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California Court of Appeal Clarifies “Uniformity” Requirement for School Parcel Taxes

This resource is provided by ACSA Partner4Purpose Lozano Smith. 

The California Court of Appeal recently upheld a parcel tax structure as approved by the voters in the Alameda Unified School District (District). In Traiman v. Alameda Unified School District (2023) 94 Cal.App.5th 89, the Appellate Court clarified the “uniformity” requirement for school district qualified special taxes.


In March of 2020, the District’s voters approved, by the requisite two-thirds vote, a new parcel tax to fund increased salaries for teachers and staff (Measure A). Measure A authorized a tax on improved parcels within the District’s boundaries, at a rate of 26 cents per building square foot, capped at $7,999 per year on any given parcel.

California school district parcel taxes are subject to rather narrow statutory and constitutional frameworks under State law. One key legal requirement is that these taxes must “apply uniformly to all taxpayers or all real property within the school district.” Courts have previously interpreted this so-called uniformity requirement as a prohibition on “tiered rate” tax structures—those which tax different uses of property at different rates (residential vs. commercial, for example).

Soon after being approved by the voters, the District’s Measure A parcel tax was challenged in a “reverse validation action.” The plaintiff argued that Measure A violated the uniformity requirement by placing a cap of $7,999 annually per taxed parcel. The trial court agreed with the plaintiff that the cap had the effect of a tiered tax, because properties large enough to meet the cap enjoyed a lower rate outcome, while properties small enough to stay below the cap were therefor effectively taxed at a higher rate. The District appealed the decision of the trial court.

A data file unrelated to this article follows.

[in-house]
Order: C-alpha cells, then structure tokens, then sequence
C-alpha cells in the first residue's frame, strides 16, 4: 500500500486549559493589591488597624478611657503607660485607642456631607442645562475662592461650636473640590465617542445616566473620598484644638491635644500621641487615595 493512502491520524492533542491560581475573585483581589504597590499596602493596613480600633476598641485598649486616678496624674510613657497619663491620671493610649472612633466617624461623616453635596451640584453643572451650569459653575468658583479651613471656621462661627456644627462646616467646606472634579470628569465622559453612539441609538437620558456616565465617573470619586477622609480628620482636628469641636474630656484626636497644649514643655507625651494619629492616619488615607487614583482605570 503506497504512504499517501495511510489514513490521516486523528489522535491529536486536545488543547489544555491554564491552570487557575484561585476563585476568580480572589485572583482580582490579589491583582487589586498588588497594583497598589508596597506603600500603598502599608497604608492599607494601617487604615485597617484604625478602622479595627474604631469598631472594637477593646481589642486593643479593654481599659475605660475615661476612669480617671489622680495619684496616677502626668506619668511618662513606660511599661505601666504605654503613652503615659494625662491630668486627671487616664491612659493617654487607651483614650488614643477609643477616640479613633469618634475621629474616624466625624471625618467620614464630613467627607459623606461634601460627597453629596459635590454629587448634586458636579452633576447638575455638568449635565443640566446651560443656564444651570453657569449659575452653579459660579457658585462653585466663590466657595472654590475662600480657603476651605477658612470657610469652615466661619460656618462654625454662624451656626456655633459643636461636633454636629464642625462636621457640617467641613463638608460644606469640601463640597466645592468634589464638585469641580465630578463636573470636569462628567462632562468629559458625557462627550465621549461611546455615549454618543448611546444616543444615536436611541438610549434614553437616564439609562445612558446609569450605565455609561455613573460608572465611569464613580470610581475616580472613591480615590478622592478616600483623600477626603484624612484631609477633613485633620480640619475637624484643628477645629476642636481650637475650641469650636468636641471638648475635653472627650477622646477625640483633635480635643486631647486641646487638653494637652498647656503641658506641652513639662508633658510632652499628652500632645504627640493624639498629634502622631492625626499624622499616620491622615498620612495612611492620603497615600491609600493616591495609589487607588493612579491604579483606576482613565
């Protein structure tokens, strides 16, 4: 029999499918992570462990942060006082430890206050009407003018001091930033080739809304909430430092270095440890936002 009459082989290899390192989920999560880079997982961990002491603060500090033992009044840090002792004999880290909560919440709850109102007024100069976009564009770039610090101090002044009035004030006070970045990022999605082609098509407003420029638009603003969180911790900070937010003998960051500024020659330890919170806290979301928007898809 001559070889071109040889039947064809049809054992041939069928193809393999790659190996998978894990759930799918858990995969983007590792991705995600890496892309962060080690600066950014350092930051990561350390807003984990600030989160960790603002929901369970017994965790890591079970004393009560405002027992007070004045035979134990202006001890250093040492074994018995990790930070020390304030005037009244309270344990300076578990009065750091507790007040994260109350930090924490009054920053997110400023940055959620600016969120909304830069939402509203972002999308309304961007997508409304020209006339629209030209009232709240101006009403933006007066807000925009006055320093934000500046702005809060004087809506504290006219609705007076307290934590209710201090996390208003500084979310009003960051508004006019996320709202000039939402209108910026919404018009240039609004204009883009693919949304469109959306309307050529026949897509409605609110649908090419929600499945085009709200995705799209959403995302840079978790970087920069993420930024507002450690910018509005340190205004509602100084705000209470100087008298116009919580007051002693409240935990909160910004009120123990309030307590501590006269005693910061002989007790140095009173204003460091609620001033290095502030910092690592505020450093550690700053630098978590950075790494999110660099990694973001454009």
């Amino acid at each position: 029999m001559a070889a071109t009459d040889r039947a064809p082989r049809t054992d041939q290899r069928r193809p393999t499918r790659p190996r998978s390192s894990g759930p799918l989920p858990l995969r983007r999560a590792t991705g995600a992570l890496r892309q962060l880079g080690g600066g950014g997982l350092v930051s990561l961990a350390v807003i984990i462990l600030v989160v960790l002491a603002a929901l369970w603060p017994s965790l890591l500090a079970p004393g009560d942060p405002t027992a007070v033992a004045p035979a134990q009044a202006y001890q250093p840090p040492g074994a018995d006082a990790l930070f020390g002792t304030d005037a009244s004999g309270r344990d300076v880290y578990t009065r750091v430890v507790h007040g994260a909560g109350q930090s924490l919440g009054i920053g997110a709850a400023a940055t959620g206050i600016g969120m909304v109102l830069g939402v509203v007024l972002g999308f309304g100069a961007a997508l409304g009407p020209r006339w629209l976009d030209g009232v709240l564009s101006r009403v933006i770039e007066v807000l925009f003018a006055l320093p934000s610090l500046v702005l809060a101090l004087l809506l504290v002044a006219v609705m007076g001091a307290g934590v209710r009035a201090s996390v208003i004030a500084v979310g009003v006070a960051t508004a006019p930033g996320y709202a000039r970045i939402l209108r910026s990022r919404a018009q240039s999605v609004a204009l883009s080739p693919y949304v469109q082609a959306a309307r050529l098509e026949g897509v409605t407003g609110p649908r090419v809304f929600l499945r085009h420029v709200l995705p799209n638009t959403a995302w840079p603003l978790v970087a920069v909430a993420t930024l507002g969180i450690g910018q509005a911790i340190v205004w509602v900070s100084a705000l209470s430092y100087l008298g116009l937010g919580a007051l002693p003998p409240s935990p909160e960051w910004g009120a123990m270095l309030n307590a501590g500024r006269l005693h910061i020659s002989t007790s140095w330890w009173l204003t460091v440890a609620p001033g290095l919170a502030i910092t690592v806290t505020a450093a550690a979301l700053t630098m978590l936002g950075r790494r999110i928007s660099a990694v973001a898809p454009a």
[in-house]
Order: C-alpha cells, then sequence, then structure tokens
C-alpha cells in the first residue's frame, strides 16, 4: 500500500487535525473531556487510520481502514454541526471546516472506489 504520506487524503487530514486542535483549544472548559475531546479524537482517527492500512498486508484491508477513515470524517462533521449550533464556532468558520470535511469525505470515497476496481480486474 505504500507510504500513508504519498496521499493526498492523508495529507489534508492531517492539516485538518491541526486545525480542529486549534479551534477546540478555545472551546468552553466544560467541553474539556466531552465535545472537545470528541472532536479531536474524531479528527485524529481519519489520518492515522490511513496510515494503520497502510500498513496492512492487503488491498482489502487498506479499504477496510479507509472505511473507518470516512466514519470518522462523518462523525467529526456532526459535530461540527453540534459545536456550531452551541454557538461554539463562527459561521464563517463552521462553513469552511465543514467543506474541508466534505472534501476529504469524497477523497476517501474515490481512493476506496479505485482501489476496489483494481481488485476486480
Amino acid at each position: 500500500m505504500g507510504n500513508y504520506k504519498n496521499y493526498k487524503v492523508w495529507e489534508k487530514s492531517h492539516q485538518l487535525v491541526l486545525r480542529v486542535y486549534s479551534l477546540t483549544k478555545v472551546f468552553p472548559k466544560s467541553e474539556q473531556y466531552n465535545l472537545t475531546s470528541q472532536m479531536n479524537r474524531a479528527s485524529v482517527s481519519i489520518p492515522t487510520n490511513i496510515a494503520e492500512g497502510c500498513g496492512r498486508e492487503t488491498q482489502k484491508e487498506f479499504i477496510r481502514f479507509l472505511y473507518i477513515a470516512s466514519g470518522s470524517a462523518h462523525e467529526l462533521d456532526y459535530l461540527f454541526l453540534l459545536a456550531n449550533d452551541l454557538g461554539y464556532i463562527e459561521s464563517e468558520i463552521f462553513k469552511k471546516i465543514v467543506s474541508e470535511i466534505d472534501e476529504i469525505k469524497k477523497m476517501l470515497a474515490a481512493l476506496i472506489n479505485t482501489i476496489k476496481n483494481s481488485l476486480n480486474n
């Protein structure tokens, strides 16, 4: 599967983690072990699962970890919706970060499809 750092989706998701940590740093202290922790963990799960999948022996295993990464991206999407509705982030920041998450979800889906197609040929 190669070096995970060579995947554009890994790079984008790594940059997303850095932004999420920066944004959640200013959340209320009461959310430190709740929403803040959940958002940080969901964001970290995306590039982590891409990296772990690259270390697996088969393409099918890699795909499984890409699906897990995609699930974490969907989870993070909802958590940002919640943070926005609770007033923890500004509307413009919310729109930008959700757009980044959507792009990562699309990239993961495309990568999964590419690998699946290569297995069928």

Court of Appeal Reversal

No facts regarding Measure A’s tax structure were in dispute. The parties’ arguments instead centered on the meaning of the uniformity requirement: whether the uniformity requirement is satisfied when, as here, the tax structure is uniformly applied but results in a different tax burden for properties depending on size.

The Court of Appeal pointed, by way of analogy, to the common and allowed flat, per-parcel tax structure. If one were to take a flat tax, and calculate it as a rate based on parcel size or improvement square footage, each parcel could then be said to be paying a different rate of tax. In this way, the court made clear that the appropriate question is uniformity in application, as opposed to uniformity in result. Ultimately, because all improved parcels were subject to the same formula (including the per-parcel cap), the court found Measure A did not violate the uniformity requirement.


This case is “win” not just for California school districts, but for a variety of other local agencies which have similar statutory restrictions on voter-approved special tax measures. The decision here confirms and protects a small corner of flexibility and local control left to school districts and their voters, in an area dense with restrictions and pitfalls. The ability to include a not-to-exceed amount in a local tax measure may help drive local support, because local taxes must be carefully crafted with both local funding needs and voter sentiment in mind.

If you have any questions about this case, other requirements around local tax measures, or any other public finance questions, please contact the authors of this Client News Brief or an attorney at one of our eight offices located statewide.

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